(Moneywatch) The new trans-Pacific trade pact being pushed by the U.S. government will hurt most American workers' wages despite promises it will help them, according to a new report.
The Trans-Pacific Partnership is a free trade agreement whose goal is to "eliminate tariffs and other barriers to goods and services trade and investment" between Pacific Rim nations including Australia, Brunei, Canada, Chile, Japan, Malaysia, Mexico, New Zealand, Peru, Singapore and Vietnam. It is supposed to "boost U.S. economic growth and support the creation and retention of high-quality American jobs by increasing exports in a region that includes some of the world's most robust economies and that represents more than 40 percent of global trade," according to a release from the Office of the U.S. Trade Representative.
But there's more to the story than that rosy assessment. U.S. workers are likely to see little benefit from the agreement, according to a report released Tuesday by Center for Economic and Policy Research. Although backers of the pact say it will result in a 0.13 percent increase in the nation's Gross Domestic Product by 2025, economist David Rosnick, who wrote the report for CEPR, points out that not only is this a very small amount but it is based on the assumption of the U.S. being at full-employment.
Trade agreements, while typically touted as good for the economy and therefore employment, have had the effect of pitting American workers against competitors in low wage countries, thereby driving wages down in the U.S.
According to the report, "In isolation, the annual one-hundredth of 1 percentage point of growth for 10 years would be better than no additional growth. However, growth is not the only effect of trade agreements. There are winners and losers from trade, and research has shown that trade contributes to inequality. In fact, it would take only a very small contribution to inequality due to trade to wipe out all of the gains that most workers would get from this agreement."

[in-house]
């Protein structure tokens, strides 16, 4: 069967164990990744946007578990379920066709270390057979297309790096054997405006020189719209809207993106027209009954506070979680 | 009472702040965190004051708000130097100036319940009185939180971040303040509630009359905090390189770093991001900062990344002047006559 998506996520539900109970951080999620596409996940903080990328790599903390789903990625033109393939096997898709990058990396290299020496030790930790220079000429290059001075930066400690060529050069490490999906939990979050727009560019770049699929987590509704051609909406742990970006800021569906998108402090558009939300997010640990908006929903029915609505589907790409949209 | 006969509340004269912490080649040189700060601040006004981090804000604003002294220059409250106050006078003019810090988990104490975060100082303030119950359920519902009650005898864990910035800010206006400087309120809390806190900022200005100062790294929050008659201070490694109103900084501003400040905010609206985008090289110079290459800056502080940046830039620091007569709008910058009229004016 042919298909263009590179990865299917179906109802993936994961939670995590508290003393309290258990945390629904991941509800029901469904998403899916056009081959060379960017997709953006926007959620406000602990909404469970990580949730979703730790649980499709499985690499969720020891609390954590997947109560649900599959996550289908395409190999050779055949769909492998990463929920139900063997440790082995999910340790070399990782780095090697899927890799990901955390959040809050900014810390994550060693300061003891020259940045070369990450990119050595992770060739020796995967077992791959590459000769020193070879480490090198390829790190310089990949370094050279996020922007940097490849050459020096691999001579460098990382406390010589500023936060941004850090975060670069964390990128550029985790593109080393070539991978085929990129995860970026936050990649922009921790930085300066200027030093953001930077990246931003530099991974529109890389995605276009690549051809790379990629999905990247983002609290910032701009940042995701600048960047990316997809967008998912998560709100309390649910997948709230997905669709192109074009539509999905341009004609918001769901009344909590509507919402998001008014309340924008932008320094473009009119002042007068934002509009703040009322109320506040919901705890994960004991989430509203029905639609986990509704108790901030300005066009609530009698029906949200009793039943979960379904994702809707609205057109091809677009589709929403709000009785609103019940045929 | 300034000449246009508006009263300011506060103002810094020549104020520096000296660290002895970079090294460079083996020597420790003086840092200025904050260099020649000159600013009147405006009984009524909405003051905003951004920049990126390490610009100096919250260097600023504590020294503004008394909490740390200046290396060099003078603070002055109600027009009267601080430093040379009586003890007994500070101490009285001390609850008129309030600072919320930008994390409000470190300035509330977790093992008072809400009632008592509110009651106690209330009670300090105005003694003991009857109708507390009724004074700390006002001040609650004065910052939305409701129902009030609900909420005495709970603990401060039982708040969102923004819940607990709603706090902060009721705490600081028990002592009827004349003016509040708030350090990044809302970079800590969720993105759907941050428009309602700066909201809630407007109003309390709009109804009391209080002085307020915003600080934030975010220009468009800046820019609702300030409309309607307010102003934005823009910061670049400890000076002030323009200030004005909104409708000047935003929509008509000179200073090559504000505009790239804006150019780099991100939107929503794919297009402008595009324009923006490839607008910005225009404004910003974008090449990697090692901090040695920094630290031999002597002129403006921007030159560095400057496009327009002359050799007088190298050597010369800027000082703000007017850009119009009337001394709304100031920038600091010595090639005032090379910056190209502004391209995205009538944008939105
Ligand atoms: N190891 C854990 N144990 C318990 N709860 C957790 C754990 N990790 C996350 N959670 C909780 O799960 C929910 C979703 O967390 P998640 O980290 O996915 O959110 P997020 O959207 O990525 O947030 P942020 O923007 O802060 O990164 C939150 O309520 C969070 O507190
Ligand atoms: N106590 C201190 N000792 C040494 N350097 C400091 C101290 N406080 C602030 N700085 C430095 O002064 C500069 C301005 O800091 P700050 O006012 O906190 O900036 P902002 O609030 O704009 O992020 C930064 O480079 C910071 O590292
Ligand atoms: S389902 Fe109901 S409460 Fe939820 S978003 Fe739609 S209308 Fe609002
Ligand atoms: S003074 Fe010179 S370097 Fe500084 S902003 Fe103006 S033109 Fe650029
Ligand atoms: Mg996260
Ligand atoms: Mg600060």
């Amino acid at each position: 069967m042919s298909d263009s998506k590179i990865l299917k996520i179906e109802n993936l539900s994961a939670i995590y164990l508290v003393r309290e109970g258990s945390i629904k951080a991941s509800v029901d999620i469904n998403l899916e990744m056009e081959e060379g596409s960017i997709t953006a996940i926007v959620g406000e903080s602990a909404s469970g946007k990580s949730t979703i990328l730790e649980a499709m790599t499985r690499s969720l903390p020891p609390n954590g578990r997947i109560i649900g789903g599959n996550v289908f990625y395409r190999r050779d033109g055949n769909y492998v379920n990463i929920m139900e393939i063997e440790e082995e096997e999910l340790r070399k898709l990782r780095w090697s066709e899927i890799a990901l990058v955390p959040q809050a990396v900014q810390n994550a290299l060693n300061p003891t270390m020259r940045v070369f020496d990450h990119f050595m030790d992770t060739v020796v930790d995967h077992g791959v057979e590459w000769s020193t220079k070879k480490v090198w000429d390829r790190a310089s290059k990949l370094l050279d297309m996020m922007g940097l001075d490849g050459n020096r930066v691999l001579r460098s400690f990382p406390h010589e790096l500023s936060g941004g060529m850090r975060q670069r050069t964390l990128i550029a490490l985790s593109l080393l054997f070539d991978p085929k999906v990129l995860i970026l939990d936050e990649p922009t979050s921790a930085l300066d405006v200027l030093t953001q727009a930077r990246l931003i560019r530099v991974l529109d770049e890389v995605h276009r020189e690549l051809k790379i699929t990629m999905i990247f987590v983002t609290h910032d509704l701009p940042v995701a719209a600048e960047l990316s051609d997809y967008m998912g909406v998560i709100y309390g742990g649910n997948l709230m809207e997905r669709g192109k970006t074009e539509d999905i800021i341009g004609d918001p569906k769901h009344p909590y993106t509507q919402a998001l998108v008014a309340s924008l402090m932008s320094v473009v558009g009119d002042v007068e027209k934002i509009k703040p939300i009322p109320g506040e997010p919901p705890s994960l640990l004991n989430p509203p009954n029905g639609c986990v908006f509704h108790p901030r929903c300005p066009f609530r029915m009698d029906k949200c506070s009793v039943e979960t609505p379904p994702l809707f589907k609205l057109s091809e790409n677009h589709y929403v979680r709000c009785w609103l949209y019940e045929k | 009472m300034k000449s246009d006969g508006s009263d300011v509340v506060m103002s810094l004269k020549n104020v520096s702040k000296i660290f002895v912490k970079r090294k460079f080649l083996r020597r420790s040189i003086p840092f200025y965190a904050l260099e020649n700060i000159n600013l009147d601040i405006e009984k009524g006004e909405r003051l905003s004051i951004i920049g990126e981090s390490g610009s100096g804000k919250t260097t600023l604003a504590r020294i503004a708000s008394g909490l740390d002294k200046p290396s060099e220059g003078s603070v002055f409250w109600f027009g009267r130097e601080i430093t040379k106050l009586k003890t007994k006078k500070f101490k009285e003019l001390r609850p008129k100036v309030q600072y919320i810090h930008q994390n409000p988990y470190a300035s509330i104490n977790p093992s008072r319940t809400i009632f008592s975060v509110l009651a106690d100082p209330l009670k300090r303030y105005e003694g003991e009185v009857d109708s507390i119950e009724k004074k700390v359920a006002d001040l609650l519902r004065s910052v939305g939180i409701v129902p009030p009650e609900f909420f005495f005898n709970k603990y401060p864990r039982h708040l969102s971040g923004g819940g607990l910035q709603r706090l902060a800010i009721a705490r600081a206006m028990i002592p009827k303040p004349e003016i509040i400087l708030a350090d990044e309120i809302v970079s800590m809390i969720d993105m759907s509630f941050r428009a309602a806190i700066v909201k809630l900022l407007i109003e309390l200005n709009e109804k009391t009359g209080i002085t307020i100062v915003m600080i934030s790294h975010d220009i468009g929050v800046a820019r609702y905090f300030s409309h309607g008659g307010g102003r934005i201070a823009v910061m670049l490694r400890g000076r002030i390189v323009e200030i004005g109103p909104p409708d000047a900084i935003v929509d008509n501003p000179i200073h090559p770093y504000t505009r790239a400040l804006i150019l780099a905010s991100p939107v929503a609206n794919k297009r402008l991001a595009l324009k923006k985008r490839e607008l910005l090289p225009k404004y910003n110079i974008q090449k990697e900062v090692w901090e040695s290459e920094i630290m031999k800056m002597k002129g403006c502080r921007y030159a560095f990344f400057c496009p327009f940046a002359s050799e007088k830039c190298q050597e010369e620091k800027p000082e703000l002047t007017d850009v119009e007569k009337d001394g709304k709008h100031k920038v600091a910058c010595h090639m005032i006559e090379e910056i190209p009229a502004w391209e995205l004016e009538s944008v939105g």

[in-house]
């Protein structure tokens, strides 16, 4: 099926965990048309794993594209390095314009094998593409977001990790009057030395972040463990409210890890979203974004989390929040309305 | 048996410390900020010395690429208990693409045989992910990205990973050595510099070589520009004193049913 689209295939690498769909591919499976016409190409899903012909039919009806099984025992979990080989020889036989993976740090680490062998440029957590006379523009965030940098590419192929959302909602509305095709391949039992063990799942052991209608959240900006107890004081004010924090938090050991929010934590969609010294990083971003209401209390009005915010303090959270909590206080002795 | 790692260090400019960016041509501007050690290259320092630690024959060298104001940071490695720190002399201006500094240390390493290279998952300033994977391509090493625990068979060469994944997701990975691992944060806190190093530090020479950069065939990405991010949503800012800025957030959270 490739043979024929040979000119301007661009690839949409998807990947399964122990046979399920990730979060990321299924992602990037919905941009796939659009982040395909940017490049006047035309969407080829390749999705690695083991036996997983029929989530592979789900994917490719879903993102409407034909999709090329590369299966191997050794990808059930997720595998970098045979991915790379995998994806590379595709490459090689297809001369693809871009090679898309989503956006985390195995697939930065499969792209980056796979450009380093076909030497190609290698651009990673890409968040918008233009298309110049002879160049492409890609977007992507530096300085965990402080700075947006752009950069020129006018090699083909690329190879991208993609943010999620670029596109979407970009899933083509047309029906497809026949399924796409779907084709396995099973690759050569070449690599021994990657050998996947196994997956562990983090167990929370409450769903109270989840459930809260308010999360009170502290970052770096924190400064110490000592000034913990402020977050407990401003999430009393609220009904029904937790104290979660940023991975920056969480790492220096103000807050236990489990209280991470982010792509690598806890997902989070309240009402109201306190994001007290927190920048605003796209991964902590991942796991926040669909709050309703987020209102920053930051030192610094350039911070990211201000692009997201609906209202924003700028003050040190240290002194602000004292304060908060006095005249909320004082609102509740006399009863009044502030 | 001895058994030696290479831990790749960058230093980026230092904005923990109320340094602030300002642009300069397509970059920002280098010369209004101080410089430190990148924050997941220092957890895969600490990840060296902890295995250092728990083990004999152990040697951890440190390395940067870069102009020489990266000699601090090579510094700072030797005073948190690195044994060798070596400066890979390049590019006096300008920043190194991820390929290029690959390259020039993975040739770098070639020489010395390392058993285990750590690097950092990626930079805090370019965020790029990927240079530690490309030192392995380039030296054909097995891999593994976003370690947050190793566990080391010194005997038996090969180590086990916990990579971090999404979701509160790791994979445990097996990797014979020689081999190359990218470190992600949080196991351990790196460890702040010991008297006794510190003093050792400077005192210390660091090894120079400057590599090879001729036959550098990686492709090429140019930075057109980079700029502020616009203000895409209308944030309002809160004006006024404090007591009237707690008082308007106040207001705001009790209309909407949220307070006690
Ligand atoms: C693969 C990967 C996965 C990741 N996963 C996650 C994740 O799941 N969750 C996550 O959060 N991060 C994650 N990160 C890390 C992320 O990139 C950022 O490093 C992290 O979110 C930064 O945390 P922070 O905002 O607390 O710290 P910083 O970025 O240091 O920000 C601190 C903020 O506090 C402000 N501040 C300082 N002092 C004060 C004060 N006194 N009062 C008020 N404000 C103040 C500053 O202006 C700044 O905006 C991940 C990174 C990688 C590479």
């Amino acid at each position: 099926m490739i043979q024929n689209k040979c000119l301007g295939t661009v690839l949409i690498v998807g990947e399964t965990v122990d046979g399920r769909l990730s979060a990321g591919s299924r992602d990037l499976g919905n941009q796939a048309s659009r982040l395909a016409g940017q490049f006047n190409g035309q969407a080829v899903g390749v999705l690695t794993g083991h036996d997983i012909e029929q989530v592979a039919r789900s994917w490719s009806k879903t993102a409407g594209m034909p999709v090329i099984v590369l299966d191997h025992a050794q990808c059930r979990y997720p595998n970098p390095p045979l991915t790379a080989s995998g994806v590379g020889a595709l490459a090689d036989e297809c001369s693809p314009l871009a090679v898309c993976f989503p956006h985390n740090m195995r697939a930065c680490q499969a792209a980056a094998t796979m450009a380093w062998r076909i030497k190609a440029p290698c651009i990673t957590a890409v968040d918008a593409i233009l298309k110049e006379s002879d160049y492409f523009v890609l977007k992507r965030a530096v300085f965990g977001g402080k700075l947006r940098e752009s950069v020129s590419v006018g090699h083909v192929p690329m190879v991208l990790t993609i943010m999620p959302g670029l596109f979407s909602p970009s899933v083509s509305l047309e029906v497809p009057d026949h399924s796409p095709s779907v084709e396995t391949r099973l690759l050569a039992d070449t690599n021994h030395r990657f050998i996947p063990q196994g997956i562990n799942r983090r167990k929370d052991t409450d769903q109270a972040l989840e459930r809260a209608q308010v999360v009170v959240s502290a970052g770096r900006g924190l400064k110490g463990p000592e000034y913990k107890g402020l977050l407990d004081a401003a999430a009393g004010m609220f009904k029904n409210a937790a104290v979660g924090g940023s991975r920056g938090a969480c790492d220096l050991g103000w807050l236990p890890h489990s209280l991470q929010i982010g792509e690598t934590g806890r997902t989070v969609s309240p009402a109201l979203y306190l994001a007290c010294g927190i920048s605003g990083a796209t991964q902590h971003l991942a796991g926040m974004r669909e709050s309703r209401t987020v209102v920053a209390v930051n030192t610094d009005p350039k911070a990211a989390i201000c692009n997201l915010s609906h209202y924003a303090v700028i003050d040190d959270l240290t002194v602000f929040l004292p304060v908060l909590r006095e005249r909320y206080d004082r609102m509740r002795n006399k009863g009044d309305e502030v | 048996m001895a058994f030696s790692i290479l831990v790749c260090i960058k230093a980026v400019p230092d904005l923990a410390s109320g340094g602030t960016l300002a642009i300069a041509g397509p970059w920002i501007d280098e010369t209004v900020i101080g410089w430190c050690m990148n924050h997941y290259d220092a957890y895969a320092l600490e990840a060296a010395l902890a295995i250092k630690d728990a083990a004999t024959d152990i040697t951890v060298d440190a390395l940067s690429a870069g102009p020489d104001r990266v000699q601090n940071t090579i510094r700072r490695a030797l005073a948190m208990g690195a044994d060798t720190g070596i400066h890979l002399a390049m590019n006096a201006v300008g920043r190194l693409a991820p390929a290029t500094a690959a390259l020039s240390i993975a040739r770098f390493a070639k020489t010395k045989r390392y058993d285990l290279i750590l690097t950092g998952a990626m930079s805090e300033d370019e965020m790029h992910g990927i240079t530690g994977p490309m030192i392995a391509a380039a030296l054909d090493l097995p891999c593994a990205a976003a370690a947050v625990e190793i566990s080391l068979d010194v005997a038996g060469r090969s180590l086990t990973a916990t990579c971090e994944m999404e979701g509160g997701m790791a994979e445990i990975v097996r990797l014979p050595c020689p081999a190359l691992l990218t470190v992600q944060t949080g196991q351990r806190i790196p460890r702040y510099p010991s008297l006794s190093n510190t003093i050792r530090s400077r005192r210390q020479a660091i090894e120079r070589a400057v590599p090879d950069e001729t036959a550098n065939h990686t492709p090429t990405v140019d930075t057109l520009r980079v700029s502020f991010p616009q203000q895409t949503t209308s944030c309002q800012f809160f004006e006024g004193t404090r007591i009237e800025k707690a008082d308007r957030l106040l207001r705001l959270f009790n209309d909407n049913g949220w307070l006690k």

Supporters of the agreement say it will increase U.S. trade intensity in the pact by 6 percent over 15 years. By looking at records from 1990 to 2007 -- when U.S. trade intensity increased by the same rate - Rosnick found this had a significant impact on wage inequality in America. This happens because U.S. workers must compete with lower-wage workers in other countries.
Rosnick also found that the workers most likely to be hurt by this are median wage earners. Those in the bottom quarter of earnings won't be much affected because their incomes are determined by the minimum wage. Top income earners, who are more protected from international competition, will likely see incomes rise as a result of TPP expansion of the terms and enforcement of copyrights and patents.
"Most U.S. workers are likely to lose out from the TPP," CEPR Co-Director Mark Weisbrot said today. "This may come as no surprise after 20 years of NAFTA and an even-longer period of trade policy designed to put lower- and middle-class workers in direct competition with low-paid workers in the developing world, but it's still important to examine the economic projections."